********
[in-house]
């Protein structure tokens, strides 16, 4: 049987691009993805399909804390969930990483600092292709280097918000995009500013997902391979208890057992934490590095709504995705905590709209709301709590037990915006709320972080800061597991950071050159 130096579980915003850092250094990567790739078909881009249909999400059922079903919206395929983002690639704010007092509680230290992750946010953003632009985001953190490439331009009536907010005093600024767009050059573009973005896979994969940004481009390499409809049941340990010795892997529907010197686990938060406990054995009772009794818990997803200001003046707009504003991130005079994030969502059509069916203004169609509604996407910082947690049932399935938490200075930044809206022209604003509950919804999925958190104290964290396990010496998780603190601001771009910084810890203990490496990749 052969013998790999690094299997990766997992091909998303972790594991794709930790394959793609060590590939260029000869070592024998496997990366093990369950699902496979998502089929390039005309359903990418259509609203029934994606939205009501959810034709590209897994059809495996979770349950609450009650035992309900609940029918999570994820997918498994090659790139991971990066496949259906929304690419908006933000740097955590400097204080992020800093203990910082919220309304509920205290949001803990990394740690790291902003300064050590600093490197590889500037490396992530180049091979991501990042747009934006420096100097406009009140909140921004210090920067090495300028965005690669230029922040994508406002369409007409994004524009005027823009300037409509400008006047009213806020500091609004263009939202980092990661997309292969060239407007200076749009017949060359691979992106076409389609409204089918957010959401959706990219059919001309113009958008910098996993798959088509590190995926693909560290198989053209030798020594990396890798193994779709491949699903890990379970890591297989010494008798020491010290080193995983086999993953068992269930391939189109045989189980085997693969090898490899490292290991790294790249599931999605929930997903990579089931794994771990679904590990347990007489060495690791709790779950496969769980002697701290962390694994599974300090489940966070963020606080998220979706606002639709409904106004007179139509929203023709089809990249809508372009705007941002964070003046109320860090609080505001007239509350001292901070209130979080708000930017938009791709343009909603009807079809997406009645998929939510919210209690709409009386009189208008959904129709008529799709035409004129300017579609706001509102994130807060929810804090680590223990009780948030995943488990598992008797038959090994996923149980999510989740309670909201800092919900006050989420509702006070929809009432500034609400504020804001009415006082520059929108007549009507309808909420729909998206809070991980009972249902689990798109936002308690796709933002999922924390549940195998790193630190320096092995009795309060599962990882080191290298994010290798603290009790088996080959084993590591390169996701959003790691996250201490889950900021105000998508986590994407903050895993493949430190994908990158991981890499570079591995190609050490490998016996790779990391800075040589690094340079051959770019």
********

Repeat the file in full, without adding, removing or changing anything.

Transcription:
[in-house]
């Protein structure tokens, strides 16, 4: 049987691009993805399909804390969930990483600092292709280097918000995009500013997902391979208890057992934490590095709504995705905590709209709301709590037990915006709320972080800061597991950071050159 130096579980915003850092250094990567790739078909881009249909999400059922079903919206395929983002690639704010007092509680230290992750946010953003632009985001953190490439331009009536907010005093600024767009050059573009973005896979994969940004481009390499409809049941340990010795892997529907010197686990938060406990054995009772009794818990997803200001003046707009504003991130005079994030969502059509069916203004169609509604996407910082947690049932399935938490200075930044809206022209604003509950919804999925958190104290964290396990010496998780603190601001771009910084810890203990490496990749 052969013998790999690094299997990766997992091909998303972790594991794709930790394959793609060590590939260029000869070592024998496997990366093990369950699902496979998502089929390039005309359903990418259509609203029934994606939205009501959810034709590209897994059809495996979770349950609450009650035992309900609940029918999570994820997918498994090659790139991971990066496949259906929304690419908006933000740097955590400097204080992020800093203990910082919220309304509920205290949001803990990394740690790291902003300064050590600093490197590889500037490396992530180049091979991501990042747009934006420096100097406009009140909140921004210090920067090495300028965005690669230029922040994508406002369409007409994004524009005027823009300037409509400008006047009213806020500091609004263009939202980092990661997309292969060239407007200076749009017949060359691979992106076409389609409204089918957010959401959706990219059919001309113009958008910098996993798959088509590190995926693909560290198989053209030798020594990396890798193994779709491949699903890990379970890591297989010494008798020491010290080193995983086999993953068992269930391939189109045989189980085997693969090898490899490292290991790294790249599931999605929930997903990579089931794994771990679904590990347990007489060495690791709790779950496969769980002697701290962390694994599974300090489940966070963020606080998220979706606002639709409904106004007179139509929203023709089809990249809508372009705007941002964070003046109320860090609080505001007239509350001292901070209130979080708000930017938009791709343009909603009807079809997406009645998929939510919210209690709409009386009189208008959904129709008529799709035409004129300017579609706001509102994130807060929810804090680590223990009780948030995943488990598992008797038959090994996923149980999510989740309670909201800092919900006050989420509702006070929809009432500034609400504020804001009415006082520059929108007549009507309808909420729909998206809070991980009972249902689990798109936002308690796709933002999922924390549940195998790193630190320096092995009795309060599962990882080191290298994010290798603290009790088996080959084993590591390169996701959003790691996250201490889950900021105000998508986590994407903050895993493949430190994908990158991981890499570079591995190609050490490998016996790779990391800075040589690094340079051959770019």